I broke my budget at Prescott’s Farmers Market. Who could resist coffee, marmalades, patty pan squash, sourdough bread, cactus tea, Lebanese zatar bread and spinach pies, radish sprouts, raw cacao nibs, and veggie samosas? Not me.
But I digress.
After a hike at Pinnacle Park and the farmers market, fueled by New Zealand cold brew coffee, a mung bean samosa and Lebanese dolmas, my brother and I headed for Sharlot Hall Museum.
The Sharlot Hall Museum is an open air museum located in Prescott, Arizona. Opened in 1928 by Sharlot M Hall as the Old Governor’s Mansion museum it is dedicated to preserving the history of folklore of Yavapai County, Arizona. Above is a photograph of the governor ‘s mansion.
Sharlot Hall (October 27, 1870 to April 9, 1943) was an American journalist, poet and historian. (Sharlot is the Kansas Indian version of Charlotte.) She was the first woman to hold an office in the Arizona Territorial government and her personal collection of photographs and artifacts served as the starting collection for history museum which bears her name. I found this 1911 photo of Hall at Wikipedia.
Each museum building was rich with history and mostly attended by docents who could answer questions or give a spiel. One of my favorite exhibits was in the main building and included world class visuals of life of Prescott’s first inhabitants. The video and exhibit on WWI was also fascinating.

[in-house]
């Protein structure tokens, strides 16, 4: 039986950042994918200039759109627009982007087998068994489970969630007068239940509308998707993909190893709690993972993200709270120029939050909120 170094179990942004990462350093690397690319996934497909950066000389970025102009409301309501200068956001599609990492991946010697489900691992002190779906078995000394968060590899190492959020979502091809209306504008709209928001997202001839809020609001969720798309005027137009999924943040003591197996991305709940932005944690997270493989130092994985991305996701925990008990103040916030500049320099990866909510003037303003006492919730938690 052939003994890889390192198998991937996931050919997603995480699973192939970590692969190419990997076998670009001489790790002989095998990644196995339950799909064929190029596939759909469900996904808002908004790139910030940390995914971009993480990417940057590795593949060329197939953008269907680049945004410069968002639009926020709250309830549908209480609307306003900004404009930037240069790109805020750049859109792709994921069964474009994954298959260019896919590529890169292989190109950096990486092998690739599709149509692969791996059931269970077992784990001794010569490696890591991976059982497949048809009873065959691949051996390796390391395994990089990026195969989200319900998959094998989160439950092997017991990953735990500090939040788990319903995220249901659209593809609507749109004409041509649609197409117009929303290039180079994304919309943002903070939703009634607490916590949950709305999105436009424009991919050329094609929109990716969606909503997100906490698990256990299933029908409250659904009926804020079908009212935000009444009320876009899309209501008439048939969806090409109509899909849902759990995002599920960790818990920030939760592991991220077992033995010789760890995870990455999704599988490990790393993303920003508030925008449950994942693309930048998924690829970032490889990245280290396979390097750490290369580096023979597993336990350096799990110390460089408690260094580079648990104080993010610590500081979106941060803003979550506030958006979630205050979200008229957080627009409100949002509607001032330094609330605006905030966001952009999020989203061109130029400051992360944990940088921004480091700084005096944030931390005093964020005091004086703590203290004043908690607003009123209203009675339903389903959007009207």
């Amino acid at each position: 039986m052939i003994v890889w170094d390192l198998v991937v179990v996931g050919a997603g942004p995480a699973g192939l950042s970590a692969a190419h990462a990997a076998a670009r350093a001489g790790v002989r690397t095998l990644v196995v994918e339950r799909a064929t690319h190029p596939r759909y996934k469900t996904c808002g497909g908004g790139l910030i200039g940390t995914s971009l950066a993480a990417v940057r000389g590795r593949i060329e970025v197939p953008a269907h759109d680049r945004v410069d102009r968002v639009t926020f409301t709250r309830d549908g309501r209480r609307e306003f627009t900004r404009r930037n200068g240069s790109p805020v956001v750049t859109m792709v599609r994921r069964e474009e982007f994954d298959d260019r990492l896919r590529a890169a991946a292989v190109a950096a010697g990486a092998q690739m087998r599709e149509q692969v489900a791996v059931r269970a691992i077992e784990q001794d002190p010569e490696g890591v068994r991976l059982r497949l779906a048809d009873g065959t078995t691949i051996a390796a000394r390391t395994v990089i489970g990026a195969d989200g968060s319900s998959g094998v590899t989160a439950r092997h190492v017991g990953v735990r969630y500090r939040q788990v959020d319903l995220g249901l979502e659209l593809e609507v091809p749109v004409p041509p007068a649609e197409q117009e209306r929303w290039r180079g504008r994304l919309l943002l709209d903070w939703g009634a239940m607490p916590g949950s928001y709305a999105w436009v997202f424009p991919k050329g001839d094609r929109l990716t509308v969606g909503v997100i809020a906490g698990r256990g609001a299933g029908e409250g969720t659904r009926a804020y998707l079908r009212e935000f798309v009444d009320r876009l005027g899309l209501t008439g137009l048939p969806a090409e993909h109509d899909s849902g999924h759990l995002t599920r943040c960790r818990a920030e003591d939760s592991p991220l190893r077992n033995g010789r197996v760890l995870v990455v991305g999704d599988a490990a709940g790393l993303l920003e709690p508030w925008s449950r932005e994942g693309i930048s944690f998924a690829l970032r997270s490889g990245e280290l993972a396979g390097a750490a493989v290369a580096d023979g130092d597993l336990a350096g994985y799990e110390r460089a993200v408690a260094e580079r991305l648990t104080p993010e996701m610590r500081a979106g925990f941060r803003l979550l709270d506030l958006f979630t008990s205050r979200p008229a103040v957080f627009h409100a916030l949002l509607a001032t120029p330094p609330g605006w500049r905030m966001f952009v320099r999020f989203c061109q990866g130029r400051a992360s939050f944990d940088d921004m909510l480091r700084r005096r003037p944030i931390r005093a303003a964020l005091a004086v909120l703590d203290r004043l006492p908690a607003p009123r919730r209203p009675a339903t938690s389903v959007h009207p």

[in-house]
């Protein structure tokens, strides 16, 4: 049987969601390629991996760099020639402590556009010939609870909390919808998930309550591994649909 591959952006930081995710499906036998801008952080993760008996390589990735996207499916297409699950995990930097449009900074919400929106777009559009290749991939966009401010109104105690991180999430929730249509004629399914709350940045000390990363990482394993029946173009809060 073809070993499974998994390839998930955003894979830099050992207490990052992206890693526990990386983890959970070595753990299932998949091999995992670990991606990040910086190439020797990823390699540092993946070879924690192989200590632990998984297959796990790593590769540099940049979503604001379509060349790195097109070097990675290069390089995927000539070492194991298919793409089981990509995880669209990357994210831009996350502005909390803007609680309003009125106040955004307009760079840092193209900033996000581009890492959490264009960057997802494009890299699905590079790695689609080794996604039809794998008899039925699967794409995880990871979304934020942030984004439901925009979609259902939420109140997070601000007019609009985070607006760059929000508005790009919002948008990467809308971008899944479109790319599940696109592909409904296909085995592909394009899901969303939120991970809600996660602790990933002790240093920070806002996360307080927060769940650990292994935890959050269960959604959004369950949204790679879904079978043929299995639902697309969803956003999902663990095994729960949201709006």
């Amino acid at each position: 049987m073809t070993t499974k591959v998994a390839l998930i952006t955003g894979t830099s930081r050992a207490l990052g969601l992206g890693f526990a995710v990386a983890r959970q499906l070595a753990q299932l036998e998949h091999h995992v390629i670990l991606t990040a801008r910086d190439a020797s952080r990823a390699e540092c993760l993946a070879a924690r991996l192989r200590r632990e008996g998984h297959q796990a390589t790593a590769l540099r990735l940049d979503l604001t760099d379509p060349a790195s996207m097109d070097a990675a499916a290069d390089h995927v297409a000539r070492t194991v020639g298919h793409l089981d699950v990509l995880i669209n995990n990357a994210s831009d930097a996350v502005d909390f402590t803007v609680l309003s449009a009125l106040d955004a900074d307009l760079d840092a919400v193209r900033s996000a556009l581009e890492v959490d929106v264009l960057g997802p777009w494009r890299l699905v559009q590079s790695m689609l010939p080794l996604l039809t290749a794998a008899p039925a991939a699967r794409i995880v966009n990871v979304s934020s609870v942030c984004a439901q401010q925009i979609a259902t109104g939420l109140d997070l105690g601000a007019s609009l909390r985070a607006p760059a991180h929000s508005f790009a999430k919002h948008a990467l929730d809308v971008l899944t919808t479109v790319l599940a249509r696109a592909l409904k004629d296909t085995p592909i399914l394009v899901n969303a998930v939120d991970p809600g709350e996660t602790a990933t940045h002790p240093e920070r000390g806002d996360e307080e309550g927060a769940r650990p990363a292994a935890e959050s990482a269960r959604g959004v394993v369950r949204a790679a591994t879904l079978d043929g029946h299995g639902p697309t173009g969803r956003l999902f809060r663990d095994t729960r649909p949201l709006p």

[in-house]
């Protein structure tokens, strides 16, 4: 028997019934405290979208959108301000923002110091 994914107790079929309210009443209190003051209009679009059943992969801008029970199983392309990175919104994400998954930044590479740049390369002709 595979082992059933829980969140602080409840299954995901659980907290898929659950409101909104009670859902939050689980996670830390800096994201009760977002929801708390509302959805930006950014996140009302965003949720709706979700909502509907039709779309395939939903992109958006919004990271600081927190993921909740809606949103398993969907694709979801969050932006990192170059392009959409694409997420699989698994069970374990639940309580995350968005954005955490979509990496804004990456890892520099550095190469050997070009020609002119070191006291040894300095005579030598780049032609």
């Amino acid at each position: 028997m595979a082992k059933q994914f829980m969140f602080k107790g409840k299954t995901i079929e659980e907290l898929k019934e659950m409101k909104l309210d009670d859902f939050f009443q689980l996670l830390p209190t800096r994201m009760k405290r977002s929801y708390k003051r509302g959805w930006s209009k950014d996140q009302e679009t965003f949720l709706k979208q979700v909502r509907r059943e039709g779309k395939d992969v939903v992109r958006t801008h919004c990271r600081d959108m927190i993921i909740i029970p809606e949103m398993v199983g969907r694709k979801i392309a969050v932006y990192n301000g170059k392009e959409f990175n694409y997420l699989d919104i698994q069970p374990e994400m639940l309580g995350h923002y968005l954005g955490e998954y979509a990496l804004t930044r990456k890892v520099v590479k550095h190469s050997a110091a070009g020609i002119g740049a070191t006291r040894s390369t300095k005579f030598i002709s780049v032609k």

One building was a replica schoolhouse that would fit easily in a motel room. Another was a ranchhouse with a hobbit-high front door. Opportunities to experience frontier life abounded on these grounds.
I spent time and money in the museum shop: a lovely carnelian cabuchon necklace crafted by a member of the local gem club and two books: The Doctor Wore Petticoats by Chris Enss and a short story collection Meeting the Four O’Clock Train by Dixon Fagerberg Jr. (Boyhood recollections of Prescott, Arizona 1909–1927)
My own recollections of a wonderful Saturday in Prescott are now recorded here.
Happy reading and adventuring!